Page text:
Social media today connects people more than ever. It can be a means to bring together long-lost friends, new acquaintances, and love interests, or the public with celebrities, sports teams, new products, and companies—to name just a few. It can be an effective way to market images and products, as it has the potential to reach thousands instantly with the click of a button. With such public uses and goals, social media seems like an odd candidate for trade secret protection. Yet, that is precisely what BH Media Inc. is seeking to protect in its complaint, filed with the Western District of Virginia on August 6, 2018 against a former employee, Andy Bitter.
According to BH Media, Bitter acquired a Twitter account from BH Media during the course of his employment as a staff writer focusing on Virginia Tech athletics and providing content for BH Media’s Roanoke Times. While employed with BH Media, Bitter used the account to promote the Roanoke Times, gaining 27,100 followers. When Bitter left BH Media for a competitor on July 6, 2018, he declined to provide BH Media with access to the Twitter account. Instead, he changed the Twitter handle to @AndyBitterVT and continues to use the account to tweet information to his followers.
In its complaint, BH Media alleged that the Twitter account is a protected trade secret: claiming that the account itself, as well as the account manager’s private access to a unique group of followers, a unique Twitter Feed, and direct messages from followers is all information that is not publicly available or readily ascertainable from outside sources.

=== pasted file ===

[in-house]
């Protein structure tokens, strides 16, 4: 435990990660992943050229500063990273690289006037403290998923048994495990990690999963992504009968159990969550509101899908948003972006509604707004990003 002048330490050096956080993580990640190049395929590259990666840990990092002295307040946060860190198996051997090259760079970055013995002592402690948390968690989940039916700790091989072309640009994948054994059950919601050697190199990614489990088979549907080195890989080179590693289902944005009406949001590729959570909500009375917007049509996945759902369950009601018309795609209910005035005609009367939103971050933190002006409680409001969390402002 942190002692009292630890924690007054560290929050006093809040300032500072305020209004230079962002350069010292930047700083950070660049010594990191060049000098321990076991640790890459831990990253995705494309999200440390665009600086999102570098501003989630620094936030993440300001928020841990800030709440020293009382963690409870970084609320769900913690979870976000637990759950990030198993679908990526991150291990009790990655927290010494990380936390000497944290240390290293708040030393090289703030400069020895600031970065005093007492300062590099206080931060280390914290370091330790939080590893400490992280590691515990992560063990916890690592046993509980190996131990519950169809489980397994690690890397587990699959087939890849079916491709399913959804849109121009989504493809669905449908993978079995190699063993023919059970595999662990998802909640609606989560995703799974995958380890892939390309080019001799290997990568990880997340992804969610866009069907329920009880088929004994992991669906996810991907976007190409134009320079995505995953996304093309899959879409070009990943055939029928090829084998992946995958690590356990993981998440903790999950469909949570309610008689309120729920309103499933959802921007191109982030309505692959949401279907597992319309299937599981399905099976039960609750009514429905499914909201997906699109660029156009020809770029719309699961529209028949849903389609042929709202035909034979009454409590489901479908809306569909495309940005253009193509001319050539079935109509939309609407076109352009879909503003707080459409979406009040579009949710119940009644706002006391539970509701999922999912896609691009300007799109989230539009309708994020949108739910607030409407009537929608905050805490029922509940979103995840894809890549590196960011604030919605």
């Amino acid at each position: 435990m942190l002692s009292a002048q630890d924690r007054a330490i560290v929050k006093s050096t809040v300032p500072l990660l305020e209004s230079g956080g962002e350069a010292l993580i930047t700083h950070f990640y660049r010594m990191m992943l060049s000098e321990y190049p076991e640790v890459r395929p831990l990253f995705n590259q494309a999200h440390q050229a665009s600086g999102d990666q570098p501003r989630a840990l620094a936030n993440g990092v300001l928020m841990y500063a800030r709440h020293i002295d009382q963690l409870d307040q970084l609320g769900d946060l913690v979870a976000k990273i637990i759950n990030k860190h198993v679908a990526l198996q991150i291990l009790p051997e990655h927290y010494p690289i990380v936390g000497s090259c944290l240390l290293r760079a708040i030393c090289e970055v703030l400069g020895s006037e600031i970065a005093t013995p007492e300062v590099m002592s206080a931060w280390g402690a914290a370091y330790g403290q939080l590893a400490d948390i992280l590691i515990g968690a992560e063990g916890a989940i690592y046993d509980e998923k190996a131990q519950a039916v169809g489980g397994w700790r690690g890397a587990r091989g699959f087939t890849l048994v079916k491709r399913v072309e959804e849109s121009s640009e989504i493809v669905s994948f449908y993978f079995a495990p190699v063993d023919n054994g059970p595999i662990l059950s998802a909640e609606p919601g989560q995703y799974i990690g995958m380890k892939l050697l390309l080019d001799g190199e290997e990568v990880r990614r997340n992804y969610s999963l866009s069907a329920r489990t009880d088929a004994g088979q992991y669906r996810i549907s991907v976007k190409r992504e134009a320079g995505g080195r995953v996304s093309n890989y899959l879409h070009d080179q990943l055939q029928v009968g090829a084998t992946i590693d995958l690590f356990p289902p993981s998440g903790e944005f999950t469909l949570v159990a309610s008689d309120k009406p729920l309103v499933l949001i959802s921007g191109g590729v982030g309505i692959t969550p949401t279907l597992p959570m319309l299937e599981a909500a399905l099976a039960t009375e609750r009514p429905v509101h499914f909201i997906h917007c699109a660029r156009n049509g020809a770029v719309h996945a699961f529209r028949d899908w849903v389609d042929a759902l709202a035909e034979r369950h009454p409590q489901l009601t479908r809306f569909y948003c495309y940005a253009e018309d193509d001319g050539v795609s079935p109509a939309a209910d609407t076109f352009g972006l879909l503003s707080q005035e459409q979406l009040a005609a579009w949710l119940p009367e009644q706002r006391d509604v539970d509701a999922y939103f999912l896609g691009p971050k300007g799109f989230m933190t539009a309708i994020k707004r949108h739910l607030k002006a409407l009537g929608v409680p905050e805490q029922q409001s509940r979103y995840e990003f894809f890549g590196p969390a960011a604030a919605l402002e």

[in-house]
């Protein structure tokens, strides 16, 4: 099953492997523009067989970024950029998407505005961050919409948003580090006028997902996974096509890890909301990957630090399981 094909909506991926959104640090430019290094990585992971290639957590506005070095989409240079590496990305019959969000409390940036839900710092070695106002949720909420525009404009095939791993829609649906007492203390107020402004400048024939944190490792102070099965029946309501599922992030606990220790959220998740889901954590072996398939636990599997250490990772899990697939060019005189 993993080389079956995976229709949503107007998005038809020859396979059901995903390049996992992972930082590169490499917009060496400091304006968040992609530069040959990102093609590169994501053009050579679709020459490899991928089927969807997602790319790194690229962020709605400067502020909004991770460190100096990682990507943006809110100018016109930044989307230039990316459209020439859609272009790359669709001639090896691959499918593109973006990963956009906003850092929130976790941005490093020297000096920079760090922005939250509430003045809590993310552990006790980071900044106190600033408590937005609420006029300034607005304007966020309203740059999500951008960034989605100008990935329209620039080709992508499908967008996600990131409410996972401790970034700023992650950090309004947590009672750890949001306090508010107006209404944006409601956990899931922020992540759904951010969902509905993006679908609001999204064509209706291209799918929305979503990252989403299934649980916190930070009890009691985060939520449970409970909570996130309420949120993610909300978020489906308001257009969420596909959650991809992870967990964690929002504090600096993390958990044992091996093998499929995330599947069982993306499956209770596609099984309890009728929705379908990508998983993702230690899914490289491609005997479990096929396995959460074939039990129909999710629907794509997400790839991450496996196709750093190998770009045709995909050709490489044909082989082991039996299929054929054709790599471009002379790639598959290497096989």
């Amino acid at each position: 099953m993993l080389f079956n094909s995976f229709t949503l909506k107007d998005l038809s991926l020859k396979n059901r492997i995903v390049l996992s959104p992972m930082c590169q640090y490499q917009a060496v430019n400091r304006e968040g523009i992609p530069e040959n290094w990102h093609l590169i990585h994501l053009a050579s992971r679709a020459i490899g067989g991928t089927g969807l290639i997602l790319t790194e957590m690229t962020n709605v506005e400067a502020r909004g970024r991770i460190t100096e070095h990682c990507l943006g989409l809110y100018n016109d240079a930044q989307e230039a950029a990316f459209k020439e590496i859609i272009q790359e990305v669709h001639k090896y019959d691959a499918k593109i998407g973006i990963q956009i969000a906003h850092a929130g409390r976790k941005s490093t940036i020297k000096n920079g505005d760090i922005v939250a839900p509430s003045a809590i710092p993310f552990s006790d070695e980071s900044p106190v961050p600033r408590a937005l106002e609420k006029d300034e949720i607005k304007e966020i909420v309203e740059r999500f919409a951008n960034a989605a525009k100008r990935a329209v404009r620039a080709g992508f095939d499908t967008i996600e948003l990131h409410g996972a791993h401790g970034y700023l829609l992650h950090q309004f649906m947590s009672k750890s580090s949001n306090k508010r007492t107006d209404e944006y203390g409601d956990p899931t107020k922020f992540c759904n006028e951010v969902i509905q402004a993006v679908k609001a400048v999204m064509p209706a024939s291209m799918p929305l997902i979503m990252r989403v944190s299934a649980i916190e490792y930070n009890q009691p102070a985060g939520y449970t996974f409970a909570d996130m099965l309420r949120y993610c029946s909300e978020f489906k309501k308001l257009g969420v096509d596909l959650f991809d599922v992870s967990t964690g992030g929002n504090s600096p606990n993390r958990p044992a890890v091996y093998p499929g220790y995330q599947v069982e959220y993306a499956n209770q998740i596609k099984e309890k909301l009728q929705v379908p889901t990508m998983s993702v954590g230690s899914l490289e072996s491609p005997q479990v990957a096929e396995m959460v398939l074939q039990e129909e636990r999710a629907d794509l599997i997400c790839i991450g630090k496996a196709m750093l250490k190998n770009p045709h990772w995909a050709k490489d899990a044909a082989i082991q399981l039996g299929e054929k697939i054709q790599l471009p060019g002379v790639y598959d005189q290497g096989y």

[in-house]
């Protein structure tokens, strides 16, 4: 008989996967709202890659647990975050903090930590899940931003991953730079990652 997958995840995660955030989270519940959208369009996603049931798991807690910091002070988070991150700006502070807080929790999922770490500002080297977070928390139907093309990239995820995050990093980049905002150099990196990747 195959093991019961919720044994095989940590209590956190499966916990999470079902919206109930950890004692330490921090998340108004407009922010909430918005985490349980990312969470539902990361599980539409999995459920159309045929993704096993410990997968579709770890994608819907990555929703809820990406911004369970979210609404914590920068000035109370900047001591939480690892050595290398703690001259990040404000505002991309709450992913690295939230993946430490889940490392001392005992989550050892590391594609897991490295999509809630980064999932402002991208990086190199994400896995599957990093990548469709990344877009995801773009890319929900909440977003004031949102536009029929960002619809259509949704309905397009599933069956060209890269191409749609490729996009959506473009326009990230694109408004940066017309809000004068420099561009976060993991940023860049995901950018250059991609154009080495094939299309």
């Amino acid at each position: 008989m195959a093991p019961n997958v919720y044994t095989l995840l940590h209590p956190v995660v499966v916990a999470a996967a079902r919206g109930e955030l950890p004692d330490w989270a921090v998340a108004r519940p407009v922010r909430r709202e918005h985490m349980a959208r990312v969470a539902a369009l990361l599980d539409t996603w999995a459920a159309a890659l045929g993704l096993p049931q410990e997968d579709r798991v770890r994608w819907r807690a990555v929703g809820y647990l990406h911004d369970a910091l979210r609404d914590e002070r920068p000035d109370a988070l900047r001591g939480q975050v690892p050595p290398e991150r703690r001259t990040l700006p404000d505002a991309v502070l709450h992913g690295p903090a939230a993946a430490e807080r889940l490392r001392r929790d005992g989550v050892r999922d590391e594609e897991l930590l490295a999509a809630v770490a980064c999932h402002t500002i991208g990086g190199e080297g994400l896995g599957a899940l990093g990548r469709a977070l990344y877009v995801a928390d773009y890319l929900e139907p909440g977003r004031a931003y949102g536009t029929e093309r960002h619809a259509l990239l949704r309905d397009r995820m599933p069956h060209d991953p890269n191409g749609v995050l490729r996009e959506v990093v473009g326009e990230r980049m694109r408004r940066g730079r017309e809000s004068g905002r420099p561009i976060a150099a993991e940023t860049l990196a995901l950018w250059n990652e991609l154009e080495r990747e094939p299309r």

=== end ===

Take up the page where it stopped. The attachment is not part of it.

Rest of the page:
Just last week, on August 30, 2018, Bitter responded to the complaint, filing an answer, affirmative defenses, and a counterclaim for defamation. In his answer, Bitter denies that the Twitter account at issue is a trade secret. Bitter alleges in his counterclaim that Kyle Tucker, a staff writer who focused on Virginia Tech athletics before Bitter was hired to replace him—not BH Media—was the former owner of the account. Although Tucker was Bitter’s predecessor, Bitter alleges that the account was not created or transferred to Bitter as a company asset. Instead, when Tucker left his position he moved to Kentucky and, according to Bitter, Tucker believed his Twitter followers would be more interested in following Bitter’s tweets about Virginia Tech athletics than Kentucky sports. Therefore, Tucker transferred the account directly to Bitter.
Although somewhat akin to customer lists, which have been found to be protectable trade secrets, followers on Twitter are public, allowing anyone who views a Twitter account page to see what individuals or entities are following that account. Ultimately, BH Media will need to demonstrate that there is value in established social media accounts, beyond a list of public followers, which may prove difficult to do given that social media, by its very nature, is public. Stay tuned—here at Trade Secrets Watch, we’ll be sure to keep an eye on this case as it develops and the implications it might have on how companies and individuals use and protect their social media accounts.